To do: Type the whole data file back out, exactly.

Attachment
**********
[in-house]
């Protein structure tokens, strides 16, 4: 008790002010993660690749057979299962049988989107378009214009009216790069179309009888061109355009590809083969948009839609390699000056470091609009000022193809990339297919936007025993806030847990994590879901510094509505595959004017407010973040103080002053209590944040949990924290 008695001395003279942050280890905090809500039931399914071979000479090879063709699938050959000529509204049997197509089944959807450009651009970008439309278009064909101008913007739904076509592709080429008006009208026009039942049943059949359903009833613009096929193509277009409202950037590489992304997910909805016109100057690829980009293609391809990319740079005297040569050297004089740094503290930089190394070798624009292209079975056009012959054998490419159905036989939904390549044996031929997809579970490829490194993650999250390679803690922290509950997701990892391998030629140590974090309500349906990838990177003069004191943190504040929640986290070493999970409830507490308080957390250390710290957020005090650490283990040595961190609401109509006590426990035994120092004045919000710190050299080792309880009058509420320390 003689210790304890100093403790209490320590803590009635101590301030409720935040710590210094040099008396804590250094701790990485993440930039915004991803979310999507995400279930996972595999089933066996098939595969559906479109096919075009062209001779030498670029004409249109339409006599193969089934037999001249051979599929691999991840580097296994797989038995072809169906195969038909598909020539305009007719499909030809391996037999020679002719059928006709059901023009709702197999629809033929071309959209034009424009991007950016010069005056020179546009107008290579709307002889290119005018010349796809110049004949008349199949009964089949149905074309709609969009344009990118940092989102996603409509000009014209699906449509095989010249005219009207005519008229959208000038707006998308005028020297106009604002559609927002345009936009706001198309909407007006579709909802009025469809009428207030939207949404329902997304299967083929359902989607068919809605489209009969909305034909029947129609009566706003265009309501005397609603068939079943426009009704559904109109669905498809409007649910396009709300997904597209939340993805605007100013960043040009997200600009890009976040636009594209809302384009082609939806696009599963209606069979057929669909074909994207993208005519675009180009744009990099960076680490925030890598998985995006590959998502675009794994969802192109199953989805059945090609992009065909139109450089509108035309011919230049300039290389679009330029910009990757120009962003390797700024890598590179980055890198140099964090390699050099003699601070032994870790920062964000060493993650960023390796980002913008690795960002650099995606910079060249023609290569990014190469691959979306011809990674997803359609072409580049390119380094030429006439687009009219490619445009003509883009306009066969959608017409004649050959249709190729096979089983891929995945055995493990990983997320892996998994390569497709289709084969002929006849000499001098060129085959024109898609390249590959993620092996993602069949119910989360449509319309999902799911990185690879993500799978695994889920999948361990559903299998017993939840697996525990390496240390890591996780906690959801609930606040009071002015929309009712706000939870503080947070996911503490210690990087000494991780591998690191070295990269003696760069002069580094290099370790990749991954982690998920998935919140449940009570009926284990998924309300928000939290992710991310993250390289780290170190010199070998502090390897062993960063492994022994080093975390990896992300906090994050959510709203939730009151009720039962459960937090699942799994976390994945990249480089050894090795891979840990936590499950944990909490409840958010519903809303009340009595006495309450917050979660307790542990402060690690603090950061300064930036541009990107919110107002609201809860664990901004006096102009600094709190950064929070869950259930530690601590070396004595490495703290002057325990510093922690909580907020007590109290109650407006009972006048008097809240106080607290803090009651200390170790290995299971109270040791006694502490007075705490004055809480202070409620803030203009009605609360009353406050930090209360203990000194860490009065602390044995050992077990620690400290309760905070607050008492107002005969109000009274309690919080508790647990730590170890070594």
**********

[in-house]
């Protein structure tokens, strides 16, 4: 008790002010993660690749057979299962049988989107378009214009009216790069179309009888061109355009590809083969948009839609390699000056470091609009000022193809990339297919936007025993806030847990994590879901510094509505595959004017407010973040103080002053209590944040949990924290 008695001395003279942050280890905090809500039931399914071979000479090879063709699938050959000529509204049997197509089944959807450009651009970008439309278009064909101008913007739904076509592709080429008006009208026009039942049943059949359903009833613009096929193509277009409202950037590489992304997910909805016109100057690829980009293609391809990319740079005297040569050297004089740094503290930089190394070798624009292209079975056009012959054998490419159905036989939904390549044996031929997809579970490829490194993650999250390679803690922290509950997701990892391998030629140590974090309500349906990838990177003069004191943190504040929640986290070493999970409830507490308080957390250390710290957020005090650490283990040595961190609401109509006590426990035994120092004045919000710190050299080792309880009058509420320390 003689210790304890100093403790209490320590803590009635101590301030409720935040710590210094040099008396804590250094701790990485993440930039915004991803979310999507995400279930996972595999089933066996098939595969559906479109096919075009062209001779030498670029004409249109339409006599193969089934037999001249051979599929691999991840580097296994797989038995072809169906195969038909598909020539305009007719499909030809391996037999020679002719059928006709059901023009709702197999629809033929071309959209034009424009991007950016010069005056020179546009107008290579709307002889290119005018010349796809110049004949008349199949009964089949149905074309709609969009344009990118940092989102996603409509000009014209699906449509095989010249005219009207005519008229959208000038707006998308005028020297106009604002559609927002345009936009706001198309909407007006579709909802009025469809009428207030939207949404329902997304299967083929359902989607068919809605489209009969909305034909029947129609009566706003265009309501005397609603068939079943426009009704559904109109669905498809409007649910396009709300997904597209939340993805605007100013960043040009997200600009890009976040636009594209809302384009082609939806696009599963209606069979057929669909074909994207993208005519675009180009744009990099960076680490925030890598998985995006590959998502675009794994969802192109199953989805059945090609992009065909139109450089509108035309011919230049300039290389679009330029910009990757120009962003390797700024890598590179980055890198140099964090390699050099003699601070032994870790920062964000060493993650960023390796980002913008690795960002650099995606910079060249023609290569990014190469691959979306011809990674997803359609072409580049390119380094030429006439687009009219490619445009003509883009306009066969959608017409004649050959249709190729096979089983891929995945055995493990990983997320892996998994390569497709289709084969002929006849000499001098060129085959024109898609390249590959993620092996993602069949119910989360449509319309999902799911990185690879993500799978695994889920999948361990559903299998017993939840697996525990390496240390890591996780906690959801609930606040009071002015929309009712706000939870503080947070996911503490210690990087000494991780591998690191070295990269003696760069002069580094290099370790990749991954982690998920998935919140449940009570009926284990998924309300928000939290992710991310993250390289780290170190010199070998502090390897062993960063492994022994080093975390990896992300906090994050959510709203939730009151009720039962459960937090699942799994976390994945990249480089050894090795891979840990936590499950944990909490409840958010519903809303009340009595006495309450917050979660307790542990402060690690603090950061300064930036541009990107919110107002609201809860664990901004006096102009600094709190950064929070869950259930530690601590070396004595490495703290002057325990510093922690909580907020007590109290109650407006009972006048008097809240106080607290803090009651200390170790290995299971109270040791006694502490007075705490004055809480202070409620803030203009009605609360009353406050930090209360203990000194860490009065602390044995050992077990620690400290309760905070607050008492107002005969109000009274309690919080508790647990730590170890070594």